“The foreign minister provides the vehicle and the personnel for negotiations and meetings, and for executing whatever the foreign and regional policy of the country is. To try to replace the foreign minister is going to be a major issue,” Negar Mortazavi, a Washington-based Iranian journalist, host of The Iran Podcast, and senior fellow at the Center for International Policy, told TNA.

The next president will select the next foreign minister, so in this upcoming period there will be some uncertainty surrounding Iranian diplomacy.

“Iran is essentially going to have to have the acting foreign minister for the next two months, Ali Bagheri Kani. The lack of that position is probably going to create more chaos in the execution of foreign policy. As far as the foreign ministry itself…there will be a two-month disruption,” said Mortazavi.

Next month's presidential election

Article 131 of the Iranian constitution provides the mechanism for replacing a president who does not complete his term. This serves to reduce any risk of the system being jolted or any vacuum emerging.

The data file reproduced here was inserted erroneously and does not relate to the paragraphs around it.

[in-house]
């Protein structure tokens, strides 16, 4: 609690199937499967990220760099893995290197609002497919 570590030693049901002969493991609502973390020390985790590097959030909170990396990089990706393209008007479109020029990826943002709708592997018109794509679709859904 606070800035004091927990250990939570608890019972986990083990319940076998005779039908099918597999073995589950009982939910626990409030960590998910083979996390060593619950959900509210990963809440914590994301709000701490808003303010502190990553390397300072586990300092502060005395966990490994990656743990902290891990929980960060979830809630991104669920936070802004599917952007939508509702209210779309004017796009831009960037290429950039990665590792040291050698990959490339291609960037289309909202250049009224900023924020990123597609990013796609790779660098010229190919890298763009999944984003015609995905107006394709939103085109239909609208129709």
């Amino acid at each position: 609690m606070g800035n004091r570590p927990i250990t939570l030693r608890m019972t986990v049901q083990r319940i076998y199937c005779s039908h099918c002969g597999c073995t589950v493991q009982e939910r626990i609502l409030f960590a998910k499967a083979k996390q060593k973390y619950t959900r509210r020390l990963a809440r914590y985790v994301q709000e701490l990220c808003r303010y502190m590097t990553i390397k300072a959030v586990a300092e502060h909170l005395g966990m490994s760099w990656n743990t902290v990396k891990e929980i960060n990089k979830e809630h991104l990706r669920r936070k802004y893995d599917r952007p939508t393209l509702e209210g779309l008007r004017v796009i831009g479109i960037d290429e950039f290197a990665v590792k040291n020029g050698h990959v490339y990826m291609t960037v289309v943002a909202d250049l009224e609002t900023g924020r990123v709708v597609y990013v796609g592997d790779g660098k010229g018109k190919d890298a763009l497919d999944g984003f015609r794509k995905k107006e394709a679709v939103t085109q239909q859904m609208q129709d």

Authorities have picked 28 June as the date for this upcoming election. Until the victor of that election comes to office, Vice President Mohammad Mokhber will be the Islamic Republic’s acting president.

Ensuring a smooth transition to the next president is a top priority for the Islamic Republic’s ruling order. Some analysts who spoke to TNA explained that there could be some challenges for the authorities as this process of moving toward a new president takes place.

“Elections have to be held within 50 days, a new president be chosen, new candidates [chosen, and an] approving of the process, and there’s not enough time for all of that as 50 days is very short,” Mortazavi told TNA.

Apathy among Iranians will challenge the Iranian leadership, according to experts.